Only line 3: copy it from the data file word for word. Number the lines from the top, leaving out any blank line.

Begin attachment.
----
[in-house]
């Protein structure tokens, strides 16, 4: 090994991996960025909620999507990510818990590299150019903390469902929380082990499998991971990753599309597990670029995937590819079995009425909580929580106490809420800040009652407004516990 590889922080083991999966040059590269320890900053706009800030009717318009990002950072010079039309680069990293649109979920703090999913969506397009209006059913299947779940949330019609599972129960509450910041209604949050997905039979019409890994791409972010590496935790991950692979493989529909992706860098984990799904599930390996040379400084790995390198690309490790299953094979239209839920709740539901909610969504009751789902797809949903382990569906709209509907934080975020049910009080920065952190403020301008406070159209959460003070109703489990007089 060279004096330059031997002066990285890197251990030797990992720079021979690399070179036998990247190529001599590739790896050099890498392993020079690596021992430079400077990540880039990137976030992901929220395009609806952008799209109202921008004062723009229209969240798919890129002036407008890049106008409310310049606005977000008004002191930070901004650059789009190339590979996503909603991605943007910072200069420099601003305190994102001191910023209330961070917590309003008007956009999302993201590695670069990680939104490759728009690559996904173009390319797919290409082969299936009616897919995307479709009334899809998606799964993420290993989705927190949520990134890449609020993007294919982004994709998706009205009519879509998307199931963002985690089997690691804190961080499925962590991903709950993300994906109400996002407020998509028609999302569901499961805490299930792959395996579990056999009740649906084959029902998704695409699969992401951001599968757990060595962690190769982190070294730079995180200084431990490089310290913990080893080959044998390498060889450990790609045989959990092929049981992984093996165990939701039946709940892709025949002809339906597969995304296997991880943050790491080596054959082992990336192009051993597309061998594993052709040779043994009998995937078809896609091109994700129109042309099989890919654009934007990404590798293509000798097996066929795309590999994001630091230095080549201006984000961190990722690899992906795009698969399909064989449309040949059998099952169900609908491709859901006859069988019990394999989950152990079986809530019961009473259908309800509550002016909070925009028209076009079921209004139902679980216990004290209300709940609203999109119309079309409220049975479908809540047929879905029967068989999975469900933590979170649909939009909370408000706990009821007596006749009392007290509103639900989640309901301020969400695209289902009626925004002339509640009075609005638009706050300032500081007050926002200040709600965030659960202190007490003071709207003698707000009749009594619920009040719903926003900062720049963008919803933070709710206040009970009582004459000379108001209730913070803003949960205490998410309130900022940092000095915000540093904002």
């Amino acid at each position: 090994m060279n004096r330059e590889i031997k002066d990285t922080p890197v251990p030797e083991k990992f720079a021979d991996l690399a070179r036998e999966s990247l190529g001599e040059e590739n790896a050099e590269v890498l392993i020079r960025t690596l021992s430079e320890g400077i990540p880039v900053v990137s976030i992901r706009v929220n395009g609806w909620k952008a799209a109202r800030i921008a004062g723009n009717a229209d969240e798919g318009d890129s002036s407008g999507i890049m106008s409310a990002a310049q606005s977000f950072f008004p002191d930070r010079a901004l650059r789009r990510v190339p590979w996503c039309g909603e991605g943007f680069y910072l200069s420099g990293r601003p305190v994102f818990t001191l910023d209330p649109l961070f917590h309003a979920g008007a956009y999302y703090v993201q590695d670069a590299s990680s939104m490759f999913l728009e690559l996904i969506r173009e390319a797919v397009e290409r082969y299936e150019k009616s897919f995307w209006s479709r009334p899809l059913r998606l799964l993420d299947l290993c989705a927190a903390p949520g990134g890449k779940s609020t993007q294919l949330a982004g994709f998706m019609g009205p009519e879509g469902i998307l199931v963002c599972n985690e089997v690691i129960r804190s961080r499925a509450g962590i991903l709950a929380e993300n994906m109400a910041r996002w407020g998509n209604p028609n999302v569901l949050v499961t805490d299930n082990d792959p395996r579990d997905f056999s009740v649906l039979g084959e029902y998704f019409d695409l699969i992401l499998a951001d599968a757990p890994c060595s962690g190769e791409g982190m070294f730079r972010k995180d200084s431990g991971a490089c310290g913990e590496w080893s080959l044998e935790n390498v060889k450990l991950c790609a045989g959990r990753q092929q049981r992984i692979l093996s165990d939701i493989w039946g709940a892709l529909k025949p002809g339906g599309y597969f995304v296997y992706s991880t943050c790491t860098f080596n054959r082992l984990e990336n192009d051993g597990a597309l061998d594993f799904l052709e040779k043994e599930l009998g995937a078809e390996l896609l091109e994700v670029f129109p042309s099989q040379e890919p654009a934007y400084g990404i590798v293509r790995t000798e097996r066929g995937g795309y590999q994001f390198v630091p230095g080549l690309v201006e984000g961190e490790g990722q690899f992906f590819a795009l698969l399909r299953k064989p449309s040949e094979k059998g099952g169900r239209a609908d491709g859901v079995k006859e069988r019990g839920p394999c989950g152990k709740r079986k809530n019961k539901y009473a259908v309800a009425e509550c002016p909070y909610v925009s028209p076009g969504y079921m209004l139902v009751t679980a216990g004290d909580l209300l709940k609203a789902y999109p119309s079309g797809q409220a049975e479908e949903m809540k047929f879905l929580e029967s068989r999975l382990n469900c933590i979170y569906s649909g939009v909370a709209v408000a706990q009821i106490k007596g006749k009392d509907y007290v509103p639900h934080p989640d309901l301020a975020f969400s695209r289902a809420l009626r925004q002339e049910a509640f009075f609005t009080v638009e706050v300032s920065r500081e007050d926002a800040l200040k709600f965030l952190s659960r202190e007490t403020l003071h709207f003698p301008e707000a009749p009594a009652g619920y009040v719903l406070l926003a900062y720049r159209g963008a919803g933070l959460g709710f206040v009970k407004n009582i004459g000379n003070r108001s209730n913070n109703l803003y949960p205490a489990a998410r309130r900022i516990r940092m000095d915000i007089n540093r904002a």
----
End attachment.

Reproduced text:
């Amino acid at each position: 090994m060279n004096r330059e590889i031997k002066d990285t922080p890197v251990p030797e083991k990992f720079a021979d991996l690399a070179r036998e999966s990247l190529g001599e040059e590739n790896a050099e590269v890498l392993i020079r960025t690596l021992s430079e320890g400077i990540p880039v900053v990137s976030i992901r706009v929220n395009g609806w909620k952008a799209a109202r800030i921008a004062g723009n009717a229209d969240e798919g318009d890129s002036s407008g999507i890049m106008s409310a990002a310049q606005s977000f950072f008004p002191d930070r010079a901004l650059r789009r990510v190339p590979w996503c039309g909603e991605g943007f680069y910072l200069s420099g990293r601003p305190v994102f818990t001191l910023d209330p649109l961070f917590h309003a979920g008007a956009y999302y703090v993201q590695d670069a590299s990680s939104m490759f999913l728009e690559l996904i969506r173009e390319a797919v397009e290409r082969y299936e150019k009616s897919f995307w209006s479709r009334p899809l059913r998606l799964l993420d299947l290993c989705a927190a903390p949520g990134g890449k779940s609020t993007q294919l949330a982004g994709f998706m019609g009205p009519e879509g469902i998307l199931v963002c599972n985690e089997v690691i129960r804190s961080r499925a509450g962590i991903l709950a929380e993300n994906m109400a910041r996002w407020g998509n209604p028609n999302v569901l949050v499961t805490d299930n082990d792959p395996r579990d997905f056999s009740v649906l039979g084959e029902y998704f019409d695409l699969i992401l499998a951001d599968a757990p890994c060595s962690g190769e791409g982190m070294f730079r972010k995180d200084s431990g991971a490089c310290g913990e590496w080893s080959l044998e935790n390498v060889k450990l991950c790609a045989g959990r990753q092929q049981r992984i692979l093996s165990d939701i493989w039946g709940a892709l529909k025949p002809g339906g599309y597969f995304v296997y992706s991880t943050c790491t860098f080596n054959r082992l984990e990336n192009d051993g597990a597309l061998d594993f799904l052709e040779k043994e599930l009998g995937a078809e390996l896609l091109e994700v670029f129109p042309s099989q040379e890919p654009a934007y400084g990404i590798v293509r790995t000798e097996r066929g995937g795309y590999q994001f390198v630091p230095g080549l690309v201006e984000g961190e490790g990722q690899f992906f590819a795009l698969l399909r299953k064989p449309s040949e094979k059998g099952g169900r239209a609908d491709g859901v079995k006859e069988r019990g839920p394999c989950g152990k709740r079986k809530n019961k539901y009473a259908v309800a009425e509550c002016p909070y909610v925009s028209p076009g969504y079921m209004l139902v009751t679980a216990g004290d909580l209300l709940k609203a789902y999109p119309s079309g797809q409220a049975e479908e949903m809540k047929f879905l929580e029967s068989r999975l382990n469900c933590i979170y569906s649909g939009v909370a709209v408000a706990q009821i106490k007596g006749k009392d509907y007290v509103p639900h934080p989640d309901l301020a975020f969400s695209r289902a809420l009626r925004q002339e049910a509640f009075f609005t009080v638009e706050v300032s920065r500081e007050d926002a800040l200040k709600f965030l952190s659960r202190e007490t403020l003071h709207f003698p301008e707000a009749p009594a009652g619920y009040v719903l406070l926003a900062y720049r159209g963008a919803g933070l959460g709710f206040v009970k407004n009582i004459g000379n003070r108001s209730n913070n109703l803003y949960p205490a489990a998410r309130r900022i516990r940092m000095d915000i007089n540093r904002a």